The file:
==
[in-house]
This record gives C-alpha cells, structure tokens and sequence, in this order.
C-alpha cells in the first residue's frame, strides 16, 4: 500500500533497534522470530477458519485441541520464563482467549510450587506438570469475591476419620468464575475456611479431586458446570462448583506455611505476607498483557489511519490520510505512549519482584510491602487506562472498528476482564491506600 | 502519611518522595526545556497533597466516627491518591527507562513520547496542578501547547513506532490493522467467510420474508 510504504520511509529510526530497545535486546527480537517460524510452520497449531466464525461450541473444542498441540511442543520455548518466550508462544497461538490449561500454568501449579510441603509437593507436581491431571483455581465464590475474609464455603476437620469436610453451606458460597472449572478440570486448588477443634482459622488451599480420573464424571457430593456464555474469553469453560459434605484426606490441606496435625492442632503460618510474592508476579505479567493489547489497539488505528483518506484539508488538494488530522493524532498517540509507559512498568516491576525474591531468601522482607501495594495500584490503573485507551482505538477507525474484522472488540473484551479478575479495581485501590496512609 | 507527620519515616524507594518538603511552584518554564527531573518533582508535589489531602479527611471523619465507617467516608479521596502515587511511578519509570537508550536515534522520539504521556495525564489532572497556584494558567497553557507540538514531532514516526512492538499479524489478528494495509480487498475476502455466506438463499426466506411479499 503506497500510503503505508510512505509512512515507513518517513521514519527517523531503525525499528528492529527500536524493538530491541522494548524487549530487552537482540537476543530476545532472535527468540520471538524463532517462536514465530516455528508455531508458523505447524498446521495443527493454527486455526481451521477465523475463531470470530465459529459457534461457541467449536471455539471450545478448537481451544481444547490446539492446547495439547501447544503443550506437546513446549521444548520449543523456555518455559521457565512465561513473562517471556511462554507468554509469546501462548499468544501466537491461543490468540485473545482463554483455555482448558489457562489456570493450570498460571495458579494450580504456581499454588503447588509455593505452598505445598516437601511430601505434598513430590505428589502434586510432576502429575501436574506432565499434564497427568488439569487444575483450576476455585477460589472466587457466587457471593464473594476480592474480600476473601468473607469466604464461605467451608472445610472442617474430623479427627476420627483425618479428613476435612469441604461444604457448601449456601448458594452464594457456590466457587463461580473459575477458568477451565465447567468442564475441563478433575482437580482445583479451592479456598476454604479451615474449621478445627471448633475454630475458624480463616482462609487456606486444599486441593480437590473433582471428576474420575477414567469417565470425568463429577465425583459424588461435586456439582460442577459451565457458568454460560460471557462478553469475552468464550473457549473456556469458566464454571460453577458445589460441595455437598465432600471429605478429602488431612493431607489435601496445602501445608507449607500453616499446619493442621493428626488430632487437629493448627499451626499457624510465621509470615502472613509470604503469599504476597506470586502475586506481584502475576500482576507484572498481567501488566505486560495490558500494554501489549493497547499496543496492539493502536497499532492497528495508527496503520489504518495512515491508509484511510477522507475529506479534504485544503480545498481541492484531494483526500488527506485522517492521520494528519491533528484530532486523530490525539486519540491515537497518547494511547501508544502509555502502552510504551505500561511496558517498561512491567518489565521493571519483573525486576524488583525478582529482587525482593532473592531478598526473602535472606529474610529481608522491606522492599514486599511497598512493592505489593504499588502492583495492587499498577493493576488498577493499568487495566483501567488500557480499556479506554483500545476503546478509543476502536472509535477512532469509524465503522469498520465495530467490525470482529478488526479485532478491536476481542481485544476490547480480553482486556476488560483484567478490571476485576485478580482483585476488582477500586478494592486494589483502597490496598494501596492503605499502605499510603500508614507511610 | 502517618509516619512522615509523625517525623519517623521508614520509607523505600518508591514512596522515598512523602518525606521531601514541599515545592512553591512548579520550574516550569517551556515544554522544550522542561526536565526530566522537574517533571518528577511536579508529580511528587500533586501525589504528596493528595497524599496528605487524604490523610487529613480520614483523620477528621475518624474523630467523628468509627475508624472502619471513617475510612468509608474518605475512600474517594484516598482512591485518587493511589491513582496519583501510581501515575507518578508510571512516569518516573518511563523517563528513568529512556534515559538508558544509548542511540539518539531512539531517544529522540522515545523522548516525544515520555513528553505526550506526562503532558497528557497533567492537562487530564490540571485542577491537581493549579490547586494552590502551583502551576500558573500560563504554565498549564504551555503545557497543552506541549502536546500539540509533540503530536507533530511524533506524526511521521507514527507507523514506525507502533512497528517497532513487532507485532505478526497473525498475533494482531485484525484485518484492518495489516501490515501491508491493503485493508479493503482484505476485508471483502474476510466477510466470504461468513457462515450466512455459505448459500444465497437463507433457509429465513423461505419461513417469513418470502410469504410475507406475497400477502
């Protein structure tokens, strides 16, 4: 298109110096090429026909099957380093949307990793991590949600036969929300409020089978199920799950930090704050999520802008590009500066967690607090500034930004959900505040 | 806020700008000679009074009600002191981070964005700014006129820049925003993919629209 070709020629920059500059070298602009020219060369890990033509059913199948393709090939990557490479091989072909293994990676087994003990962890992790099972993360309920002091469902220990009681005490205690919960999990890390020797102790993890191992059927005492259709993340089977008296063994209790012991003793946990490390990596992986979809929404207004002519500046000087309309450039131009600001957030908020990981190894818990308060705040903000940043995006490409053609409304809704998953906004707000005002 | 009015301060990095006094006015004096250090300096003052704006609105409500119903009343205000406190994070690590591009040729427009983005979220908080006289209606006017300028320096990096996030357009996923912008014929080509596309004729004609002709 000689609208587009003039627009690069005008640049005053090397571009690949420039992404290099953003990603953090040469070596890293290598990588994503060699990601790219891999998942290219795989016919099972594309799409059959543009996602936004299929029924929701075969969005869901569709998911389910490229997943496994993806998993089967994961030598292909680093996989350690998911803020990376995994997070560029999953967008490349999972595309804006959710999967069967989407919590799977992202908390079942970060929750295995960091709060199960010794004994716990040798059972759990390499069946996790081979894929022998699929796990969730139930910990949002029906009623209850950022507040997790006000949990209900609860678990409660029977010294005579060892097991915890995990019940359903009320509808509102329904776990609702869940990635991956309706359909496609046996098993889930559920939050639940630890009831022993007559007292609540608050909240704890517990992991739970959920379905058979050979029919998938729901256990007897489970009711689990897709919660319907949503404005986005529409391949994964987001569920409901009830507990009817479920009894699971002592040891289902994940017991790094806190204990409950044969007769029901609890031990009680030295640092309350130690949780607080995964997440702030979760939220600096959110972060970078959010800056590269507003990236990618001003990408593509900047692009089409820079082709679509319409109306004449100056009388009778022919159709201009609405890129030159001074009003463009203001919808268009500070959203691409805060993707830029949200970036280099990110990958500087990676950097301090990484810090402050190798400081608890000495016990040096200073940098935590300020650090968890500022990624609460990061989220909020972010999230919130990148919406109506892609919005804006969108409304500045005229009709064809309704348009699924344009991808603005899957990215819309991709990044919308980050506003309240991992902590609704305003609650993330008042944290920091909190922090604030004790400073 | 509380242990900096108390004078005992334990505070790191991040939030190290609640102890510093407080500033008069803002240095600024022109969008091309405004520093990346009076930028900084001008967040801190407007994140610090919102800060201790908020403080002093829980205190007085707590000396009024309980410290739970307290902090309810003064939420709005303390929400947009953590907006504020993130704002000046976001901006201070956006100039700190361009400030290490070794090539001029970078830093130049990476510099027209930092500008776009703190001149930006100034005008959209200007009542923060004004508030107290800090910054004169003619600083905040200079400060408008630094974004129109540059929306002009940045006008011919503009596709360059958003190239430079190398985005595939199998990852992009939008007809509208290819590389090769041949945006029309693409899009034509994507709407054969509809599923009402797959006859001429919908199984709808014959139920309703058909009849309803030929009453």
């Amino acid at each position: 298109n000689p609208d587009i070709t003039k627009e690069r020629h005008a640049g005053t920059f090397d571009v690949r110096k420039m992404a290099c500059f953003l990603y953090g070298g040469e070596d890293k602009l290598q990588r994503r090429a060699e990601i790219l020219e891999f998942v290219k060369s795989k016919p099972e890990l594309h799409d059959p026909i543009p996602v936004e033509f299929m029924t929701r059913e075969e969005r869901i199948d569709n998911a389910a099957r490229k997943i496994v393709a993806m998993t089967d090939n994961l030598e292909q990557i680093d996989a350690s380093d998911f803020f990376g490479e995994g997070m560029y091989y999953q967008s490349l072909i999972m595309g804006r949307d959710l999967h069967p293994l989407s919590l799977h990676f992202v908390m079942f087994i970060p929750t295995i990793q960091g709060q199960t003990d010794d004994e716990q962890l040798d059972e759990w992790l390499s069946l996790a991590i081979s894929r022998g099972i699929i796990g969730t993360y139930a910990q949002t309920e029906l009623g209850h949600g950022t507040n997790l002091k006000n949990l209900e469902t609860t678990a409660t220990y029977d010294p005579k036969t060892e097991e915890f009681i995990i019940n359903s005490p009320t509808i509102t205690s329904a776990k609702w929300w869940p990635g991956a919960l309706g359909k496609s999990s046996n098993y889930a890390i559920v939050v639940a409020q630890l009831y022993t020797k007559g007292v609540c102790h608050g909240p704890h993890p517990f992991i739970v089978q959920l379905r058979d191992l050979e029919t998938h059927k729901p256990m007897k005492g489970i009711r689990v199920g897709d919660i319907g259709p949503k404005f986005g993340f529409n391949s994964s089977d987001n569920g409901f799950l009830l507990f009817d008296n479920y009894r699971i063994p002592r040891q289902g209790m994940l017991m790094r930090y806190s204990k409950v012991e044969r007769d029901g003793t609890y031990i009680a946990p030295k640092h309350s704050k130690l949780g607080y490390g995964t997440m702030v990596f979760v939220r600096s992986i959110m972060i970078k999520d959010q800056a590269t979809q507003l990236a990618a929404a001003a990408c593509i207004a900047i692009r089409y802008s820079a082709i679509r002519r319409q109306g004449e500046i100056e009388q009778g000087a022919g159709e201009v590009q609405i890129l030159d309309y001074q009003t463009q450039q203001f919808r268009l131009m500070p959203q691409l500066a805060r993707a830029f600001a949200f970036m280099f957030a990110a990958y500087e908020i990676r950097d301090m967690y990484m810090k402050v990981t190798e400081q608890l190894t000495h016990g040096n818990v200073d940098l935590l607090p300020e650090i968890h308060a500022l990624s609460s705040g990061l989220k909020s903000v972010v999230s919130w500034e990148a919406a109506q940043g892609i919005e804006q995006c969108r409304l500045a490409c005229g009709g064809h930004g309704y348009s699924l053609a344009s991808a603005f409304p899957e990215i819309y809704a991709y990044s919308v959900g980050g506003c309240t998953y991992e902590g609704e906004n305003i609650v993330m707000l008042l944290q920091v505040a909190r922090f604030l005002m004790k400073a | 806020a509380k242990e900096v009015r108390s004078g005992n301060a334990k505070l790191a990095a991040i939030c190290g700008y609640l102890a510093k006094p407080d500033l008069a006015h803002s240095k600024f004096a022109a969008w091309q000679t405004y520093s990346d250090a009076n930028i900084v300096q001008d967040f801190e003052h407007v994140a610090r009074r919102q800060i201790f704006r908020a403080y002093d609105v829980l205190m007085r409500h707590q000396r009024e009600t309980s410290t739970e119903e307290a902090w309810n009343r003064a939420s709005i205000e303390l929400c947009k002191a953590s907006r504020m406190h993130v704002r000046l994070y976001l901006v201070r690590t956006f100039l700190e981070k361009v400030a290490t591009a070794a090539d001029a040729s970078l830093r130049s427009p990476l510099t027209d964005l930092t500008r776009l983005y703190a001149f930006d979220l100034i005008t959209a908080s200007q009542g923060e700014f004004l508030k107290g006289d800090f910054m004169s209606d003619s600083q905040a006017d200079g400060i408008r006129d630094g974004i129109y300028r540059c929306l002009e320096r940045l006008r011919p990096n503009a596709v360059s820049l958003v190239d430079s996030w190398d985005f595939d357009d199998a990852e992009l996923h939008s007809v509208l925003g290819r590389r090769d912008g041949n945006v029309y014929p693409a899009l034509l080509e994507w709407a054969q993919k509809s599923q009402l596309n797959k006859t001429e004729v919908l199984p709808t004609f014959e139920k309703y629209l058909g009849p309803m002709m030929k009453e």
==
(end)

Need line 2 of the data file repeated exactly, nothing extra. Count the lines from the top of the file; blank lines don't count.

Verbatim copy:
This record gives C-alpha cells, structure tokens and sequence, in this order.